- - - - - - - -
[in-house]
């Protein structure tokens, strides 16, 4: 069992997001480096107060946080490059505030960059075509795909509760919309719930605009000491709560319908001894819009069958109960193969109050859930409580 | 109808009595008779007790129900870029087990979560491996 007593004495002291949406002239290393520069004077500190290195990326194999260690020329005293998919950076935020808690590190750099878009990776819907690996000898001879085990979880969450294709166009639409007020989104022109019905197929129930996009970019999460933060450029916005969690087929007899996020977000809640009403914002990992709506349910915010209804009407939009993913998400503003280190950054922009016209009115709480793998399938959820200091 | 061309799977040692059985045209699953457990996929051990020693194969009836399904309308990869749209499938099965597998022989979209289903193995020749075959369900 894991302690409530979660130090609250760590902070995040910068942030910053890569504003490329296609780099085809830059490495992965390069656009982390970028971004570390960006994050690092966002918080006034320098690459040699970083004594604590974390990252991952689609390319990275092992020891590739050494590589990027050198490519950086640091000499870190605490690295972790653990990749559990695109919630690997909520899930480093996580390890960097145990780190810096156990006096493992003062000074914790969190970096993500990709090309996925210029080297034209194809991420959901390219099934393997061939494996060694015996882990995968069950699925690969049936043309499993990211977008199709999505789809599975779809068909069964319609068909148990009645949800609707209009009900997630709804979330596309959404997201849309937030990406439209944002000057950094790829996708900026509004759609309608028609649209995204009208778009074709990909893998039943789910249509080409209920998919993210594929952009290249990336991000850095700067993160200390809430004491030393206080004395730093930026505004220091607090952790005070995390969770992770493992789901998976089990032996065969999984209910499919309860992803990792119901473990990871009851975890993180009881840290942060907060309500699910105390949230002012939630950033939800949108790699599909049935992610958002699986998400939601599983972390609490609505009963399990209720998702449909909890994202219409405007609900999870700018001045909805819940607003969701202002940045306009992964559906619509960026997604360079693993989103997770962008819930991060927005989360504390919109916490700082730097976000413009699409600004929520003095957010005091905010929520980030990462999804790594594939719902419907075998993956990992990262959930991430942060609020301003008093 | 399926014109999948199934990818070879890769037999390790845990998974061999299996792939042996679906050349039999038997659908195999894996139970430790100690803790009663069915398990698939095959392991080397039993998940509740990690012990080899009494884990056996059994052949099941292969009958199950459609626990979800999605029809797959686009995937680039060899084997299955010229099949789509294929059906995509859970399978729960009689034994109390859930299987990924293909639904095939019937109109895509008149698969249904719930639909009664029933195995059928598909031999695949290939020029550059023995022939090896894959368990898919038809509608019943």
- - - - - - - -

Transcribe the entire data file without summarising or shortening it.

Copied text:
[in-house]
């Protein structure tokens, strides 16, 4: 069992997001480096107060946080490059505030960059075509795909509760919309719930605009000491709560319908001894819009069958109960193969109050859930409580 | 109808009595008779007790129900870029087990979560491996 007593004495002291949406002239290393520069004077500190290195990326194999260690020329005293998919950076935020808690590190750099878009990776819907690996000898001879085990979880969450294709166009639409007020989104022109019905197929129930996009970019999460933060450029916005969690087929007899996020977000809640009403914002990992709506349910915010209804009407939009993913998400503003280190950054922009016209009115709480793998399938959820200091 | 061309799977040692059985045209699953457990996929051990020693194969009836399904309308990869749209499938099965597998022989979209289903193995020749075959369900 894991302690409530979660130090609250760590902070995040910068942030910053890569504003490329296609780099085809830059490495992965390069656009982390970028971004570390960006994050690092966002918080006034320098690459040699970083004594604590974390990252991952689609390319990275092992020891590739050494590589990027050198490519950086640091000499870190605490690295972790653990990749559990695109919630690997909520899930480093996580390890960097145990780190810096156990006096493992003062000074914790969190970096993500990709090309996925210029080297034209194809991420959901390219099934393997061939494996060694015996882990995968069950699925690969049936043309499993990211977008199709999505789809599975779809068909069964319609068909148990009645949800609707209009009900997630709804979330596309959404997201849309937030990406439209944002000057950094790829996708900026509004759609309608028609649209995204009208778009074709990909893998039943789910249509080409209920998919993210594929952009290249990336991000850095700067993160200390809430004491030393206080004395730093930026505004220091607090952790005070995390969770992770493992789901998976089990032996065969999984209910499919309860992803990792119901473990990871009851975890993180009881840290942060907060309500699910105390949230002012939630950033939800949108790699599909049935992610958002699986998400939601599983972390609490609505009963399990209720998702449909909890994202219409405007609900999870700018001045909805819940607003969701202002940045306009992964559906619509960026997604360079693993989103997770962008819930991060927005989360504390919109916490700082730097976000413009699409600004929520003095957010005091905010929520980030990462999804790594594939719902419907075998993956990992990262959930991430942060609020301003008093 | 399926014109999948199934990818070879890769037999390790845990998974061999299996792939042996679906050349039999038997659908195999894996139970430790100690803790009663069915398990698939095959392991080397039993998940509740990690012990080899009494884990056996059994052949099941292969009958199950459609626990979800999605029809797959686009995937680039060899084997299955010229099949789509294929059906995509859970399978729960009689034994109390859930299987990924293909639904095939019937109109895509008149698969249904719930639909009664029933195995059928598909031999695949290939020029550059023995022939090896894959368990898919038809509608019943």